48 potential debris flow runouts, out of the 53 source areas were delineated with the MSFM. This represents 91 % of the total potential source areas.
In this case, it is of interest to determine in which extent the DMRN and the MSFM correspond to the reality of the study area.
In general, the MSFM determines the relative probability for a cell to be affected, the potential maximum inundation extent of the modelled debris flows and flow reach of the events.
The DMRN also determines deposition areas, which are consistent with the deposition areas modelled by the MSFM and with the alluvial fans mapped by Contreras (2005) and Roa (2007), (see Fig.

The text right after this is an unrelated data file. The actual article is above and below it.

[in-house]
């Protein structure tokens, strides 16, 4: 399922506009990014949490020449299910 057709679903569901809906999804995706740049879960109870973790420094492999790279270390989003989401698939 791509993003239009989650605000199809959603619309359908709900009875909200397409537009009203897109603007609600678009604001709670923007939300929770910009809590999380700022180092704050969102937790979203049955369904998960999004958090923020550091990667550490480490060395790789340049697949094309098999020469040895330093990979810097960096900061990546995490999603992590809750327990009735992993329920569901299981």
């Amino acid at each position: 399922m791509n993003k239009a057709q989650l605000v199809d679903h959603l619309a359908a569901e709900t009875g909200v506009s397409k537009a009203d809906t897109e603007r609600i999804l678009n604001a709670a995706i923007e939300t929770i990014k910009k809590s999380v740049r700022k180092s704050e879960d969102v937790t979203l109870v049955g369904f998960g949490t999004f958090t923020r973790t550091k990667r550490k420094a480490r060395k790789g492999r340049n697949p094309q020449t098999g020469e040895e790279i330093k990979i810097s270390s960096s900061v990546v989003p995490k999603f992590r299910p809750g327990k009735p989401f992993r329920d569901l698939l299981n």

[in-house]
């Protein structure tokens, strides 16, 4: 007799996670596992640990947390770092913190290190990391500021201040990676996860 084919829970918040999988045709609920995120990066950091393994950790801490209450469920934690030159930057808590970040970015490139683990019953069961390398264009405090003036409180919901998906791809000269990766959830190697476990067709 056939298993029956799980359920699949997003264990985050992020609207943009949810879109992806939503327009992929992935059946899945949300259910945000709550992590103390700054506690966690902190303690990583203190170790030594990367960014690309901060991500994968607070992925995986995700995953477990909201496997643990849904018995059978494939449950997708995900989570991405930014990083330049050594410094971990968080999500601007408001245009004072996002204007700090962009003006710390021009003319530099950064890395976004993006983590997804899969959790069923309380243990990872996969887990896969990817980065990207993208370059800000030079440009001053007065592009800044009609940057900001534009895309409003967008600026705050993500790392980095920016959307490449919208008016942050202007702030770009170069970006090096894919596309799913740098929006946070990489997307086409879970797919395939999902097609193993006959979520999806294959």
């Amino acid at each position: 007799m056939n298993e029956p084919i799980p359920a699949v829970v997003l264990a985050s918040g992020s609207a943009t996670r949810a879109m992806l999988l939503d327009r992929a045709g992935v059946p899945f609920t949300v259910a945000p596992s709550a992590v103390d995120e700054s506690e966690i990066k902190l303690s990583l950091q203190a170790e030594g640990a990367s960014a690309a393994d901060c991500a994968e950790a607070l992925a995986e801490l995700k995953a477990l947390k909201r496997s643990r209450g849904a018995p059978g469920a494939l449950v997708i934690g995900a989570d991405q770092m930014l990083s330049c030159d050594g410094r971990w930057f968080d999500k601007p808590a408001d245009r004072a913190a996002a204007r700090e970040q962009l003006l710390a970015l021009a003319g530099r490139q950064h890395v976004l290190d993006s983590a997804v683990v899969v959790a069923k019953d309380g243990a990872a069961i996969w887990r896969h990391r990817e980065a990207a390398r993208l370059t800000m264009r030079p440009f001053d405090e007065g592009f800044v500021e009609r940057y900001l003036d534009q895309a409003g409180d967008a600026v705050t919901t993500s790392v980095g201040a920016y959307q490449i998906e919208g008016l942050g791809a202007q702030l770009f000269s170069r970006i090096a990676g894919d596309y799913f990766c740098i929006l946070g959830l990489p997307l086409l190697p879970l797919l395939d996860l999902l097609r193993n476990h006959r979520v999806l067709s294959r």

In general, MSFM results indicate that the relative probability for cells or areas to be affected varies from high to low along the entire Upper Chama River Basin with the highest values located in tributary watershed systems (see Fig.
Despite the complex characteristics of rugged terrain and the limitations stemming from the structure of the models used and their DEM dependency, the results of the DMRN and MSFM in the Venezuelan Andes are considered to be realistic.
2) MSFM is able to model runout and deposition zones for potential debris flows along the Upper Chama River Basin using a SRTM DEM with a resolution of 90 m.
3) MSFM and DMRN render divergent results in some sections of the potential deposition zones on flat terrain, i.e.
Regarding the limitations of this model, it is important to mention that both DMRN and MSFM consider neither the volume of the potential source areas, nor the type of material available.